HMRC confirms the State Aid rules for each new Covid-19 loan scheme

Posted on Friday 29 May 2020 by Vanessa Cooper | Group Technical Tax Manager

GovGrant sits on the Research & Development Consultative Committee (RDCC) to represent UK’s business when it comes to the operational delivery of the R&D tax relief schemes. This is an HMRC-sponsored forum, and as members we receive regular updates as HMRC advice evolves and develops. We are currently in an unprecedented period of change, with the introduction of new and vital measures to support business British business.

For us it’s essential to understand the overall impact of each scheme as we work to deliver the best overall results for our clients.

Vanessa Cooper, Group Technical Tax Manager at GovGrant, passes on the RDCC advice.

How State Aid Rules affect SME R&D tax claims

The update from RDCC on 28 May 2020 contained confirmation on which schemes HMRC consider are notified State Aid and which are not. If a scheme is notified as State Aid it means that s1138(1)(a) CTA 2009 could potentially prevent a claim for SME R&D tax relief.

Importantly we would only expect this to happen where the loan relates specifically to the company’s expenditure incurred on an R&D project rather than providing general support for the company. The effect will, as ever, depend on the facts in each case. For example, a loan used entirely for R&D might lead to s1138(1)(a) applying.

Companies that have taken advantage of the current schemes that are notifiable for State Aid funding, may potentially claim under the RDEC scheme.

What is a Notifiable State Aid Scheme:

  • Coronavirus Business Interruption Loan Scheme (CBILS)
    The scheme helps small and medium-sized businesses to access loans and other kinds of finance up to £5 million. The government guarantees 80% of the finance to the lender and pays interest and any fees for the first 12 months.
  • Coronavirus Large Business Interruption Loan Scheme (CLBILS)
    The scheme helps medium and large sized businesses to access loans and other kinds of finance up to £200 million. The government guarantees 80% of the finance to the lender.
  • Coronavirus Bounce Back Loan
    The scheme helps small and medium-sized businesses to borrow between £2,000 and up to 25% of their turnover. The maximum loan available is £50,000. The government guarantees 100% of the loan and there won’t be any fees or interest to pay for the first 12 months. After 12 months the interest rate will be 2.5% a year.
  • Innovate UK; Continuity Grants and Loans; Fast start grants
    These include:
    – Managing cashflow and project slippage funding;
    – Additional funding to ensure existing projects can continue and complete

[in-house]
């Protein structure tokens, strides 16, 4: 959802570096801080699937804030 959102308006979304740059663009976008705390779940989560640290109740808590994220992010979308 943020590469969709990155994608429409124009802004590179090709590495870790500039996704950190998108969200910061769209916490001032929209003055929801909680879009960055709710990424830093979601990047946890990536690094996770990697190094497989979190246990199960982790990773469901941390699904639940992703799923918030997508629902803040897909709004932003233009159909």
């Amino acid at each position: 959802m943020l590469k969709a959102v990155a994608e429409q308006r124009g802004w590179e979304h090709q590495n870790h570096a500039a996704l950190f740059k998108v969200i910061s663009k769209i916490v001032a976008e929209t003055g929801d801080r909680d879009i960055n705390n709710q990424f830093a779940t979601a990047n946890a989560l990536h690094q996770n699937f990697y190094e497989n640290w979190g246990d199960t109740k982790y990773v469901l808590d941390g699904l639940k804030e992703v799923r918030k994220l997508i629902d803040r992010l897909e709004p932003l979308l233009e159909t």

Continuity grants up to £250k (under the Temporary Framework for State Aid). Support is available to fund the remaining costs of live projects that are not already covered through an existing Innovate UK award
    Innovation continuity loans up to £1.6m (under the Temporary Framework for State Aid) for viable businesses facing greater funding challenges
    – Funding new projects
    Through ‘fast start’ grants – also accessible to COVID-19 fast start beneficiaries seeking follow on funding

However the Coronavirus Future Fund is not considered to be State Aid as these are in effect convertible loans which are commercial in nature. As they are not State Aid, they are not caught by s1138 CTA 2009 and they need not be considered when looking at the State Aid cumulation rules.

What is not a Notifiable State Aid Scheme:

    • Coronavirus Future Fund
      The Future Fund provides government loans to UK-based companies ranging from £125,000 to £5 million, subject to at least equal match funding from private investors. These convertible loans may be an option for businesses that rely on equity investment and are unable to access other government business support programmes because they are either pre-revenue or pre-profit.

If in doubt ask

Companies that have taken advantage of the current schemes that are notifiable for State Aid funding, need to understand the implications and whether they are able to claim R&D tax relief and if so under which scheme, SME or RDEC.

As always this demonstrates the specialist nature of R&D work – in the methodology of a claim, the compliance to legislation and the technical evidence needed. These new loan schemes represent lifeline for business at this difficult time, but if you are in any doubt about how they will affect your current or future R&D tax claims then please get in touch find out more.

HMRC rules for new Covid 19 loan scheme

About Vanessa Cooper | Group Technical Tax Manager

Vanessa Cooper | Group Technical Tax ManagerVanessa has over twenty years of accounting experience and works closely with our clients to identify R&D, Patent Box and RDA opportunities. She provides technical training to our internal teams and our partner accountants, ensuring that everyone at GovGrant delivers to rigorous accounting standards. View profile